One piece of advice that writers hear again and again is to write as much as possible.
It’s good advice, but there are times when not writing can be considered working.
After some recent feedback on my novel, I decided to rewrite some of the story, but from the perspective of a different character. I know which parts of the story I want him to tell, but I’m not quite ready to start writing.
Instead, I’ve spent a lot of time thinking about this new direction, allowing the ideas to grow and strengthen in my mind before I attempt to put them on paper. It’s not quite planning, but it’s necessary if I’m going to write these new sections of the book without floundering around, directionless.
And it’s not just this occasion. I often find myself opening up my laptop with the intention of writing, but instead fooling around on the internet or playing endless games of Minesweeper. It’s not that I’m lazy, well, not always.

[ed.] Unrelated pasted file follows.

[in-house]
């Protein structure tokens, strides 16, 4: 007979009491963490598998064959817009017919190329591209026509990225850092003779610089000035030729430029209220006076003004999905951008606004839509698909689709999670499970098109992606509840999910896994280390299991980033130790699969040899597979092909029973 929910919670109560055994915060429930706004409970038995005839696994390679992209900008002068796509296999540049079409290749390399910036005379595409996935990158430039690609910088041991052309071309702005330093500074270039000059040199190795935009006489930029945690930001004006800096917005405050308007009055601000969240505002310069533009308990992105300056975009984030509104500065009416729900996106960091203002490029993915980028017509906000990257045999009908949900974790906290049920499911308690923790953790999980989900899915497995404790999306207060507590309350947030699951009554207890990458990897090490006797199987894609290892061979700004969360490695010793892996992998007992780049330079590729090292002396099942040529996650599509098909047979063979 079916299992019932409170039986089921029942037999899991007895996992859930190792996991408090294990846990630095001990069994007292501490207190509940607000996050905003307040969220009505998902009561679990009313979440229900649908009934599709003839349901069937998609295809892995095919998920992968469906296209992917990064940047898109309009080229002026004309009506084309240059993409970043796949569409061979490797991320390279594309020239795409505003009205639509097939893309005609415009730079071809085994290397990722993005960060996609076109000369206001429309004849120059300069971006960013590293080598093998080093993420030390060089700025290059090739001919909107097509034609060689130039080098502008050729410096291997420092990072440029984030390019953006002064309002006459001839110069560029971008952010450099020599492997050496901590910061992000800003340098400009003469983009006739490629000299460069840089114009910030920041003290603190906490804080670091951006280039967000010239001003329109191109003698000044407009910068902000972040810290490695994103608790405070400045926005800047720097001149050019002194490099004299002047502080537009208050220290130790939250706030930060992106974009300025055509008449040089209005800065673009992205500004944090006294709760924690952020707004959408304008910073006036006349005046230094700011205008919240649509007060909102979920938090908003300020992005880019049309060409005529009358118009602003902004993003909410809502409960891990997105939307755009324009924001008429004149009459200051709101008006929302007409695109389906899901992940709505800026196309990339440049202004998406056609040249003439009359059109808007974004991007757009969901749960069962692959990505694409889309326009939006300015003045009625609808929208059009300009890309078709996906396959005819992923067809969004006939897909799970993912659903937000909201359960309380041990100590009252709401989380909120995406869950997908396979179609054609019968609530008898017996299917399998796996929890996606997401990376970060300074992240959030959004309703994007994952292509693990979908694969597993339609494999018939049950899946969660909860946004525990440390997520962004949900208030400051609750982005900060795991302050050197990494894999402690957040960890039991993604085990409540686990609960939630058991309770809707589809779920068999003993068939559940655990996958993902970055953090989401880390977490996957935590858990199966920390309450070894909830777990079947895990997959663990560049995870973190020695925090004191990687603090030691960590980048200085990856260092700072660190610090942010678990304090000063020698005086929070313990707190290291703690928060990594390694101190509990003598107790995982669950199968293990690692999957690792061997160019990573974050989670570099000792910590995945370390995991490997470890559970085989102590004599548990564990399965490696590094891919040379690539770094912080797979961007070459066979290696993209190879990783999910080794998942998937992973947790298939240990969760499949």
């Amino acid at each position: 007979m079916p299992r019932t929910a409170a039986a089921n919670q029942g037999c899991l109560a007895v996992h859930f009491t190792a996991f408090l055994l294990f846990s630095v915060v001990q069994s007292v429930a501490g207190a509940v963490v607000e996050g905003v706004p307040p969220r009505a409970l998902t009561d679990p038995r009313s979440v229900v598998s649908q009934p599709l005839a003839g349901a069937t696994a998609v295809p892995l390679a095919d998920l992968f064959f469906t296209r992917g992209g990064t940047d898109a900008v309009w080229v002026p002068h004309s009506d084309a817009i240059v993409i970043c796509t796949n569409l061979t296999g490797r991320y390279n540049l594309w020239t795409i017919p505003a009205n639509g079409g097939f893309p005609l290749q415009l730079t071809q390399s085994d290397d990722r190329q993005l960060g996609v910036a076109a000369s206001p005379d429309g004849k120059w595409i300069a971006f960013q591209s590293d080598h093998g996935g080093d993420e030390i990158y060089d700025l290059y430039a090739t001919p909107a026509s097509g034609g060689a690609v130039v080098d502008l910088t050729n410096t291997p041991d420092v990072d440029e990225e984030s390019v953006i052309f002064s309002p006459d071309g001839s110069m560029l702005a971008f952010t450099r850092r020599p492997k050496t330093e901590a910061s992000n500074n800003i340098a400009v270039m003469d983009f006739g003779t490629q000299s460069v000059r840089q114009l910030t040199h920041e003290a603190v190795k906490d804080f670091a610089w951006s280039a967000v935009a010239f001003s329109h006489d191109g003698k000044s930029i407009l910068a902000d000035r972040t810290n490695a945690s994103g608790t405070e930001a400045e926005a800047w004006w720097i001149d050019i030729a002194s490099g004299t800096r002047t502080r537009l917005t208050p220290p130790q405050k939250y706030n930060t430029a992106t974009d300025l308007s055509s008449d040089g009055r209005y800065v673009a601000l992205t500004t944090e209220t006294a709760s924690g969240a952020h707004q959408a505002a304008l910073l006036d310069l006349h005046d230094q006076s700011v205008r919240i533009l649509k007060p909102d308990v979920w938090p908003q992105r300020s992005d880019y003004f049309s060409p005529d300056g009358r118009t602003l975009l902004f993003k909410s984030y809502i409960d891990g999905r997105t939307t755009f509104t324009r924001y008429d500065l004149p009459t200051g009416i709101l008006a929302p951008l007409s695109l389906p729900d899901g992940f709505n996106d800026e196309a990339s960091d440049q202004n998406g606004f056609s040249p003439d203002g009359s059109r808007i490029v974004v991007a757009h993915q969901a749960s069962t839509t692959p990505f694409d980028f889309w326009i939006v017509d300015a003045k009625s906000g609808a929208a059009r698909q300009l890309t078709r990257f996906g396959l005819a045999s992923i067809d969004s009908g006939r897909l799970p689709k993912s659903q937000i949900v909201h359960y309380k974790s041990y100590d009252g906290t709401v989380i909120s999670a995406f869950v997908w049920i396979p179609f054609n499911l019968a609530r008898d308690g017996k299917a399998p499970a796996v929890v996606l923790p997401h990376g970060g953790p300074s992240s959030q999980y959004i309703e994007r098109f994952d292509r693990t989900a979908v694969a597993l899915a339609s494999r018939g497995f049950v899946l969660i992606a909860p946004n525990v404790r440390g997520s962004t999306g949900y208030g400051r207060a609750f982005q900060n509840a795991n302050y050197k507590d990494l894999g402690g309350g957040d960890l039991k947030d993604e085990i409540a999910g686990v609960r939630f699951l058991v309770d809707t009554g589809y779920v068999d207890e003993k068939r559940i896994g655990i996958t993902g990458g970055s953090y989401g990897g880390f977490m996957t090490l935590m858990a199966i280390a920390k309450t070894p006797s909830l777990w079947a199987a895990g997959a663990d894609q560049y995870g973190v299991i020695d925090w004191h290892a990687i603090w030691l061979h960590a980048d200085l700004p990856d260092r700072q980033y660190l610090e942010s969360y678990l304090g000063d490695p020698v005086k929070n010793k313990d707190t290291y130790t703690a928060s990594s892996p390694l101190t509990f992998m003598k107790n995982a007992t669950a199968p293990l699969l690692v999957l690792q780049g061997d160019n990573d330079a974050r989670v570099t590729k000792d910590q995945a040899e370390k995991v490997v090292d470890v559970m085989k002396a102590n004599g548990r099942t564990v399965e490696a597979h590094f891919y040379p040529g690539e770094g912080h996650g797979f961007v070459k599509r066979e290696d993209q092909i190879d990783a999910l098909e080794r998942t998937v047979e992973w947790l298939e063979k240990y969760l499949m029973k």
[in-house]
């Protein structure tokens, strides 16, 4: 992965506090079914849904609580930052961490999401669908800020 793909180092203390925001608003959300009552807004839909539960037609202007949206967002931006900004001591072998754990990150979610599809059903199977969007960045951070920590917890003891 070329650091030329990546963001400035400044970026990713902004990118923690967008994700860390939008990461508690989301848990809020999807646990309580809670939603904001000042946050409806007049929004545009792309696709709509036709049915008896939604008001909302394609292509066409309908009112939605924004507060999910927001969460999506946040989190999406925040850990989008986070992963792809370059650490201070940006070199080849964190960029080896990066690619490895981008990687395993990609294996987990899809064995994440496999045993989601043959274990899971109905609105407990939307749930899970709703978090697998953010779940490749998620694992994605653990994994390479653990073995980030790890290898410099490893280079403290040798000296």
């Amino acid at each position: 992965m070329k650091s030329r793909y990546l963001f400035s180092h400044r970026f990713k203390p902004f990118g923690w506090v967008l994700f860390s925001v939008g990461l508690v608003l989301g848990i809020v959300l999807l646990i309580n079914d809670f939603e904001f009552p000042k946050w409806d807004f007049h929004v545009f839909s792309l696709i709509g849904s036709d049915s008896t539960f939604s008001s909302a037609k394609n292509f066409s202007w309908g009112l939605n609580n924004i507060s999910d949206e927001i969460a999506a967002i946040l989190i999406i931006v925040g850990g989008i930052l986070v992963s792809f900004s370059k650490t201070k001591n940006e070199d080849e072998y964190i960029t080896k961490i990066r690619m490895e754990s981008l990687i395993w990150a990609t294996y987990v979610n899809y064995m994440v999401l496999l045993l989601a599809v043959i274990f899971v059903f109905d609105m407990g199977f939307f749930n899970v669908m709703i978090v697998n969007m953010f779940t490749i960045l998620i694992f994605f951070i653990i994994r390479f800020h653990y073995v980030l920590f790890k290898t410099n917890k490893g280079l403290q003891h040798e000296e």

Sometimes I feel blocked, or the words just won’t come. Rather than forcing myself to write something terrible, I prefer to take a step back and let my subconscious work on the problem. That way, the next time I sit down to write, it’s easy to get started.
Allowing myself the time and space to think about how my story needs to progress is all part of my writing process, although I didn’t always realise it.
I’d often beat myself up on the days I didn’t manage to write anything, feeling like I had failed to be productive.
But writing doesn’t always have to be about writing. An idea or a character’s voice needs space to grow. If that means letting your mind take some idle time, then that’s okay too.